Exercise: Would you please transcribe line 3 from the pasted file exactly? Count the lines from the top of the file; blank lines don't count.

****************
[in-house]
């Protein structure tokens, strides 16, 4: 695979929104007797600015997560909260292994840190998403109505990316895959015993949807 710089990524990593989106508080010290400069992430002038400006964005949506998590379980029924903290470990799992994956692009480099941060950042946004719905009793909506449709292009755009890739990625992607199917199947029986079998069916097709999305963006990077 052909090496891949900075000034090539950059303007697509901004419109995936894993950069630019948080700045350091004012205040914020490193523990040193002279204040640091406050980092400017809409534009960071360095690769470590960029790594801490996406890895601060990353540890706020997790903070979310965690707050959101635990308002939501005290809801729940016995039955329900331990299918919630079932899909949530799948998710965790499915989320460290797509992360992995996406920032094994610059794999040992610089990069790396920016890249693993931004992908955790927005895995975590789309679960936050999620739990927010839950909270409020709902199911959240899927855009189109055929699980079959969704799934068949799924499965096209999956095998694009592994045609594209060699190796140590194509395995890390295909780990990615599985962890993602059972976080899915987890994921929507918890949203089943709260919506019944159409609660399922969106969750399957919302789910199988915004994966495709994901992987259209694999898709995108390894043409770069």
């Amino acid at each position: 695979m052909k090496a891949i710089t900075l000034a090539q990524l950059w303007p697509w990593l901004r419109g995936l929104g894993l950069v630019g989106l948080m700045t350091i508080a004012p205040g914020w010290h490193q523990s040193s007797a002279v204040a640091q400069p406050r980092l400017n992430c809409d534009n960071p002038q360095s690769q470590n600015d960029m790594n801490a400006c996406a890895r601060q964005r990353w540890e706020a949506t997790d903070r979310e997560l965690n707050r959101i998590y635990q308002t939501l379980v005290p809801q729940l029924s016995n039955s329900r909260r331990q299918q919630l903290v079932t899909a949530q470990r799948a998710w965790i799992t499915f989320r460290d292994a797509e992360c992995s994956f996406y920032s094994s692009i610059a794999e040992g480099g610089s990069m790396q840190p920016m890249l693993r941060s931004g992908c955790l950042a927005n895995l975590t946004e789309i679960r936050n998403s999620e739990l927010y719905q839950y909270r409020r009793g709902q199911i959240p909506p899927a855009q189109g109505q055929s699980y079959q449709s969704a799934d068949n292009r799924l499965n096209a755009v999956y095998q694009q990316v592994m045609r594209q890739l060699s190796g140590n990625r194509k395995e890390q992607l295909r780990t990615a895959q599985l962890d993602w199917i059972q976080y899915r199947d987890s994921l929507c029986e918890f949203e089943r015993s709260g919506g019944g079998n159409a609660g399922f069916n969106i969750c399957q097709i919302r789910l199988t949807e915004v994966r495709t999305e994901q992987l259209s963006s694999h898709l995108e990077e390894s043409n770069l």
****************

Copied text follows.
């Amino acid at each position: 695979m052909k090496a891949i710089t900075l000034a090539q990524l950059w303007p697509w990593l901004r419109g995936l929104g894993l950069v630019g989106l948080m700045t350091i508080a004012p205040g914020w010290h490193q523990s040193s007797a002279v204040a640091q400069p406050r980092l400017n992430c809409d534009n960071p002038q360095s690769q470590n600015d960029m790594n801490a400006c996406a890895r601060q964005r990353w540890e706020a949506t997790d903070r979310e997560l965690n707050r959101i998590y635990q308002t939501l379980v005290p809801q729940l029924s016995n039955s329900r909260r331990q299918q919630l903290v079932t899909a949530q470990r799948a998710w965790i799992t499915f989320r460290d292994a797509e992360c992995s994956f996406y920032s094994s692009i610059a794999e040992g480099g610089s990069m790396q840190p920016m890249l693993r941060s931004g992908c955790l950042a927005n895995l975590t946004e789309i679960r936050n998403s999620e739990l927010y719905q839950y909270r409020r009793g709902q199911i959240p909506p899927a855009q189109g109505q055929s699980y079959q449709s969704a799934d068949n292009r799924l499965n096209a755009v999956y095998q694009q990316v592994m045609r594209q890739l060699s190796g140590n990625r194509k395995e890390q992607l295909r780990t990615a895959q599985l962890d993602w199917i059972q976080y899915r199947d987890s994921l929507c029986e918890f949203e089943r015993s709260g919506g019944g079998n159409a609660g399922f069916n969106i969750c399957q097709i919302r789910l199988t949807e915004v994966r495709t999305e994901q992987l259209s963006s694999h898709l995108e990077e390894s043409n770069l």